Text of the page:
MTC: Needs a tune up

Music's another play about middle-aged, wealthy middle class academics who think their lives are empty, so it has to be in the MTC program.

Music.  Photo by Jeff Busby
Music. Photo by Jeff Busby

Jack (Richard Piper) is a retired 50- or 90-something academic who has  has weeks to live, his wife Margie (Janet Andreawartha) doesn't care and has a Schubert recital to prepare for, his doctor and friend Max (Paul English) is shagging Margie and asking Jack for feedback on his short stories, and Jack's brother Peter (Robert Menzies) is a miserable Catholic priest who hasn't seen Jack in three years. There's ranting about the dumbing down of the English department, affairs, grief over a child, the accidental description of the quilt from a lover's marital bed in the writing given to the cuckolded husband, and everyone decides that it's time to tell the truth about things that really don't matter when you or someone you sorta like has days to live.

As Billy Connolly describes dull folk as beige wearers, Music wears a beige elastic-waisted fleece pant with a matching cardi.

With writing that brings attention to itself with atrociously awkward alliteration and rhymes that even students fro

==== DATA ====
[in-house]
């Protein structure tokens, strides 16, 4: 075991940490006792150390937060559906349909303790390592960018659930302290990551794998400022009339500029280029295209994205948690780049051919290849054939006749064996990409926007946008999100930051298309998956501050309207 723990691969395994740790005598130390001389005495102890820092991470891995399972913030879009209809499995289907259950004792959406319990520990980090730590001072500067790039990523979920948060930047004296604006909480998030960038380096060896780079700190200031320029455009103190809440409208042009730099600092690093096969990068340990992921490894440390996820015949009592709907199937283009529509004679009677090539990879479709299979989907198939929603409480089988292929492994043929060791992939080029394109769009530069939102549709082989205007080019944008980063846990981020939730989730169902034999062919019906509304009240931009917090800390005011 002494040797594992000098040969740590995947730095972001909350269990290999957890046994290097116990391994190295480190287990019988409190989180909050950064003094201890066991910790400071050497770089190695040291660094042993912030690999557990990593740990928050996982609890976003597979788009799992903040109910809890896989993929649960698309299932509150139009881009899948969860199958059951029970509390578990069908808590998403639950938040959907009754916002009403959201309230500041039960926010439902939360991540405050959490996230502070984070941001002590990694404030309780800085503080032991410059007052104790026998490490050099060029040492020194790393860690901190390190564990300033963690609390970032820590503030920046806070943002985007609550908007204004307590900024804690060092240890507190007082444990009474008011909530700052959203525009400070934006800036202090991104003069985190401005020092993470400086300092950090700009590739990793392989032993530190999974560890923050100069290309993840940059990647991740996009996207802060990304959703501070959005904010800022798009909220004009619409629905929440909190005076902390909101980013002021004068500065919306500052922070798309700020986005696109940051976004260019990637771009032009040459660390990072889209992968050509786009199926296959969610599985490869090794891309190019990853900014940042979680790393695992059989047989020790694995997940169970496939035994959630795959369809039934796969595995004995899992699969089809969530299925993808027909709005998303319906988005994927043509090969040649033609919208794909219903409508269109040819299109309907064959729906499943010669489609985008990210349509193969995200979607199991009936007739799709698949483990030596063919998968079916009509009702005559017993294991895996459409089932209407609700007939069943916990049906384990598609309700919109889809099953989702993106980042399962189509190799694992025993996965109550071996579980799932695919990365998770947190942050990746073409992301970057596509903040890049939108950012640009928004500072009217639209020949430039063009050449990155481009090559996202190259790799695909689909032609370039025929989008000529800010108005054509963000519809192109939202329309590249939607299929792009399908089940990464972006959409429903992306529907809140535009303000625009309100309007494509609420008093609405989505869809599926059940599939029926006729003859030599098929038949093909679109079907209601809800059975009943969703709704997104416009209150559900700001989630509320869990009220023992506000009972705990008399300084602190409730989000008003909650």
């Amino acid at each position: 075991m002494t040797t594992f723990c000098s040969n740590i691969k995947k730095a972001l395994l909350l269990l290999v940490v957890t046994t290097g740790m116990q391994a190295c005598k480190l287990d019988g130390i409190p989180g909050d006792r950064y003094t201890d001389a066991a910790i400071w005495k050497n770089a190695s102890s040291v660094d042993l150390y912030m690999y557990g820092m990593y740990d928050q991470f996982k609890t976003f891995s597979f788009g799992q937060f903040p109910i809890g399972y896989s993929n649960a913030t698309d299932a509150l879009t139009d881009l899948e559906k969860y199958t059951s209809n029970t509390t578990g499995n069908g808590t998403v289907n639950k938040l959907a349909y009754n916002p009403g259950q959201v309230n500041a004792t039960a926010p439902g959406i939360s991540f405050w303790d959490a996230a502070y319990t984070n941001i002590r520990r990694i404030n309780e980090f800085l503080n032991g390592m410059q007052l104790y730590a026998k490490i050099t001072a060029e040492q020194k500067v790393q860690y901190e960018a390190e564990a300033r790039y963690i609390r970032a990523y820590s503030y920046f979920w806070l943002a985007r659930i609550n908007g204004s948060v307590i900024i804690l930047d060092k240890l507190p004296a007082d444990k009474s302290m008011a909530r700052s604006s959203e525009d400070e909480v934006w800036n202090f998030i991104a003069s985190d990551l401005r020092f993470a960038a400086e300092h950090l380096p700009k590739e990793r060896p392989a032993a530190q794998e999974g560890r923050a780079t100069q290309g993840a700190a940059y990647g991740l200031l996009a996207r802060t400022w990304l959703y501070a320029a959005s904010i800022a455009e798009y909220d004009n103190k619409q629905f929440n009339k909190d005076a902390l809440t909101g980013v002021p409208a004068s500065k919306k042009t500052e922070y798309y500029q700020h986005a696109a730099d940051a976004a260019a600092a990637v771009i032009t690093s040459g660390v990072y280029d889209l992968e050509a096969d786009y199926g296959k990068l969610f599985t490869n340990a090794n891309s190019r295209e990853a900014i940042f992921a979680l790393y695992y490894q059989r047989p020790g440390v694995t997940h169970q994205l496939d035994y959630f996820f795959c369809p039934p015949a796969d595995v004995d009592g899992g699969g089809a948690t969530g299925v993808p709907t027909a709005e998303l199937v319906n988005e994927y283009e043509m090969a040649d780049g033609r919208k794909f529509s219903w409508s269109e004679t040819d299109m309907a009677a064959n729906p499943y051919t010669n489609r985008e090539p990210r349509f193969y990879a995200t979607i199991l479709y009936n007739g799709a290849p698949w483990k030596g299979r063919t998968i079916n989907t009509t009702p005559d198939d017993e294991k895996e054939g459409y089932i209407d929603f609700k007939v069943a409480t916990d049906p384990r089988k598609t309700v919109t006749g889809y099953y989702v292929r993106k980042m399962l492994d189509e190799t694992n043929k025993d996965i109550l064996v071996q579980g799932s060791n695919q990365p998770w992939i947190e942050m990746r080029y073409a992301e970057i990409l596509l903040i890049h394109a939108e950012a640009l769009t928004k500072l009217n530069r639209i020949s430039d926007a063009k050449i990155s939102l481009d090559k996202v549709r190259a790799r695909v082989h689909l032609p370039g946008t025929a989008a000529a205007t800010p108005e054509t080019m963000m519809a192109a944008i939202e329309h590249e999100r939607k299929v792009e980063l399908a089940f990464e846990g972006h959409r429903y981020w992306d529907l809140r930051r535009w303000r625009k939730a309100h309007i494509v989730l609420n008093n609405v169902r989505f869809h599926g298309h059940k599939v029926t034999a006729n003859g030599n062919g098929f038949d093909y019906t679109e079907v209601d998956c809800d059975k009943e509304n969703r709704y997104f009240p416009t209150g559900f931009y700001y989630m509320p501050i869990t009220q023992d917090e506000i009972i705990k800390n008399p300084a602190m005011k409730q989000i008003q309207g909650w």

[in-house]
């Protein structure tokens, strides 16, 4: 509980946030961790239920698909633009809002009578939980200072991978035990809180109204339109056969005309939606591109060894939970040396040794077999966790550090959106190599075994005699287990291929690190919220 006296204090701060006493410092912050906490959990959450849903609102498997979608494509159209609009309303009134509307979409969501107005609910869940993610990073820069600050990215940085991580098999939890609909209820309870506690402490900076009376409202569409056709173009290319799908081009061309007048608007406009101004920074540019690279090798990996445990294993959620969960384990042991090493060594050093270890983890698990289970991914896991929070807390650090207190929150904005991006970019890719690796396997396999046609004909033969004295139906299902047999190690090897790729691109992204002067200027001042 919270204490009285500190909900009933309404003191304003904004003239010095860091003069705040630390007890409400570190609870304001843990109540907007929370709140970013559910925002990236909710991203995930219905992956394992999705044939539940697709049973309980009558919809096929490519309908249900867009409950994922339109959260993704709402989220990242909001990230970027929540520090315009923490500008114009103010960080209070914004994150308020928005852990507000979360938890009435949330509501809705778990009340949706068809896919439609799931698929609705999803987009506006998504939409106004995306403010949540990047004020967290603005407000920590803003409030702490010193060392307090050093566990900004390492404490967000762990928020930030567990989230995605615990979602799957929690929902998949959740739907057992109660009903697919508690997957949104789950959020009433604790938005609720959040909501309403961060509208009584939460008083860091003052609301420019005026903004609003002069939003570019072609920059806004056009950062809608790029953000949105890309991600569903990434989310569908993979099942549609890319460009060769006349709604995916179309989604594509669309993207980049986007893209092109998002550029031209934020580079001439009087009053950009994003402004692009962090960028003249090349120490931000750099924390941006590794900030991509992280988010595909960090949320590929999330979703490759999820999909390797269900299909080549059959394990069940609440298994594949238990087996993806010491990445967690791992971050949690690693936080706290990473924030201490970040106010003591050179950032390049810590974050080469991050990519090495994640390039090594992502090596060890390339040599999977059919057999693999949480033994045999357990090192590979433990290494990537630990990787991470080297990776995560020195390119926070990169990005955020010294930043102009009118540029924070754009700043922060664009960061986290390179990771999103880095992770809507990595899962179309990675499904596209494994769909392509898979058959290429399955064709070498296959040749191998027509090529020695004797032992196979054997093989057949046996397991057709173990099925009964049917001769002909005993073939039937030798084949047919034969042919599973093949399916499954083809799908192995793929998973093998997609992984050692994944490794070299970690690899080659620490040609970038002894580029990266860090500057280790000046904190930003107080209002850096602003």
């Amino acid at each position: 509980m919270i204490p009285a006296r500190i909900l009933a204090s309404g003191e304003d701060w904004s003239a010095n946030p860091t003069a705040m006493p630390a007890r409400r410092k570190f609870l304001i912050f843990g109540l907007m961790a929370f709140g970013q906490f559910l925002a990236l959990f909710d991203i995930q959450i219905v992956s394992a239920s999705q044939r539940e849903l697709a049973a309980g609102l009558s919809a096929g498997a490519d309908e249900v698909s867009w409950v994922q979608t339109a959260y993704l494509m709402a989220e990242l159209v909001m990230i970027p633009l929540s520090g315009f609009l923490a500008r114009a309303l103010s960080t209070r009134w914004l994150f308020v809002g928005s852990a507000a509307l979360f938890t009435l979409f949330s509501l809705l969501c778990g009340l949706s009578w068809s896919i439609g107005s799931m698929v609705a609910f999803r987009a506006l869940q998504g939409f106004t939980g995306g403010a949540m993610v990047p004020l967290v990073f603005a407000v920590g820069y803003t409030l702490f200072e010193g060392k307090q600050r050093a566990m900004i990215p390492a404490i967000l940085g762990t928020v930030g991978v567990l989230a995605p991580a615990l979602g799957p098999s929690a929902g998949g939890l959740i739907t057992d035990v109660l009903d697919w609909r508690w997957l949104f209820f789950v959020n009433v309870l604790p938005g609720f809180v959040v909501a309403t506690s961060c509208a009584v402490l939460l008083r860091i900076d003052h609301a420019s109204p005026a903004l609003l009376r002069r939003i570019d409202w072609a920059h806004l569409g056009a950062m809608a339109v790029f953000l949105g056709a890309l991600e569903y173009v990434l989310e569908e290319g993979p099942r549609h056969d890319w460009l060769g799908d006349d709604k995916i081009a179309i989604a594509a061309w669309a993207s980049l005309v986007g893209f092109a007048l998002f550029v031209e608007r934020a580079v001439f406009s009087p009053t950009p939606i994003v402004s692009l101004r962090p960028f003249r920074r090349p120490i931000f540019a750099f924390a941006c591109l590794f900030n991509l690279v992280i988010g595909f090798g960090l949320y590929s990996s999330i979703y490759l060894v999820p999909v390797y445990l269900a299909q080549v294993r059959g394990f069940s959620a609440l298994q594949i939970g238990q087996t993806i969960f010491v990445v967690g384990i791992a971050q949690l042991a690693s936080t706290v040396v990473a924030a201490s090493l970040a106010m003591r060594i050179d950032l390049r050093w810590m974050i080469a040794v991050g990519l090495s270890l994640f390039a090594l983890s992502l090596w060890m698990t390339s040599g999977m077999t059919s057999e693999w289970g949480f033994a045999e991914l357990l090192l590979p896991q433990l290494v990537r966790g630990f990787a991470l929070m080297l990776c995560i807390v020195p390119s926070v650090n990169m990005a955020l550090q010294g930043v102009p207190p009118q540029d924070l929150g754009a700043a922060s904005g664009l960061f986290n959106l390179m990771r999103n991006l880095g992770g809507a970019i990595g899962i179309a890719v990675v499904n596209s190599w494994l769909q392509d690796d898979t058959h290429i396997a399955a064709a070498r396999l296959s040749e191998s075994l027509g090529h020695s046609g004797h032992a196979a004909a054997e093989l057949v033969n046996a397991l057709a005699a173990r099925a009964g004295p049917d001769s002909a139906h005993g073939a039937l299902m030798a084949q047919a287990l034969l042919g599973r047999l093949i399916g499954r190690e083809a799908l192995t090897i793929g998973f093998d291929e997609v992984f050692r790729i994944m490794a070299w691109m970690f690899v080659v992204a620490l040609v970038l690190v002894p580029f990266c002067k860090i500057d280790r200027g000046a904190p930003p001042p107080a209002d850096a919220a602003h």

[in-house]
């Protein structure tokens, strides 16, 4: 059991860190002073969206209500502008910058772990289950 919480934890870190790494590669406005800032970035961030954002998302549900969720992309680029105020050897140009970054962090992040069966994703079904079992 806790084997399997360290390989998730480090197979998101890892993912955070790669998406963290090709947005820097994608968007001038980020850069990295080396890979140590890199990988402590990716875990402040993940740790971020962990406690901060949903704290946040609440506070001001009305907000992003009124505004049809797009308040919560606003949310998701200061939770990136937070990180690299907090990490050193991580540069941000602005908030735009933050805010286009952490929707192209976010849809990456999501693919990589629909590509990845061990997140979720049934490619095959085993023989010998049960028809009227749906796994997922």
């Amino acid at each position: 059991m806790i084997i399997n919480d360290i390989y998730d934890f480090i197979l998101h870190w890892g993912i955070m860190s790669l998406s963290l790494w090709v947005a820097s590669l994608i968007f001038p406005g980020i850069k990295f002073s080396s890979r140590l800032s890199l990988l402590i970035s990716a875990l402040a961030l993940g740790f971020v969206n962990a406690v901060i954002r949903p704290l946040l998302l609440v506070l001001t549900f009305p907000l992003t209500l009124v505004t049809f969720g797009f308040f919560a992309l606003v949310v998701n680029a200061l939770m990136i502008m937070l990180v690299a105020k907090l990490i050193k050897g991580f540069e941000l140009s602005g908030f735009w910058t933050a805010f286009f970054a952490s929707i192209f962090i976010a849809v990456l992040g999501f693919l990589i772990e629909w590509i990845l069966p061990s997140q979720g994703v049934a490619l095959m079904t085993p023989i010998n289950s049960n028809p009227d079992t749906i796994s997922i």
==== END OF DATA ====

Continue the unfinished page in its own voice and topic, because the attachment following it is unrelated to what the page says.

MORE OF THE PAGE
m the dumbed down English/Cultural Studies department would roll their eyes at, it's a story made from cliches worthy of a daytime soap. No, I take that back, the melodrama of soap is addictive and surprising in its outrageous inventiveness. There's nothing unexpected in this tale.

Dull story choices aside, what's missing is the heart and relationships that make us care. Situation doesn't make character and exchanging smart-arse comments, well-read quotes and a Les Murray joke doesn't make dialogue. Relationships are made in the subtext, the things not said that say so much more than the chosen words. While each told secrets (that the other knew), the space between the characters was empty, which left them feeling no more complex than the jaded academic, out-of-love wife,  miserable priest and wanna-be-writer doctor who appeared at the start.

Then there's the music. In the program notes, writer Barry Oakley says the music's used “more or less” like in opera. My snobby reaction was to wonder if he'd ever been to an opera.  Then I read on. Despite the Beyreuth and Wager references (Hitler liked him, you know), the writer jokes that he “couldn't sit though the entire Ring Cycle – all those hours and hours, days of music”.  At least that explains why the music is nothing like an opera and sounds and feels as inspired and relevant as a Top Twenty Tunes for Old Farts cassette from the bargin bin at Big W.

Over at Malthouse, there's another story about middle aged, wealthy, jaded academics. In Wild Surmise, he has cancer, she's had an affair. It's pretty much the same story, but this one soars.


Anne-Marie Peard

Anne-Marie spent many years working with amazing artists at arts festivals all over Australia. She's been a freelance arts writer for the last 10 years and teaches journalism at Monash University.

Anne-Marie Peard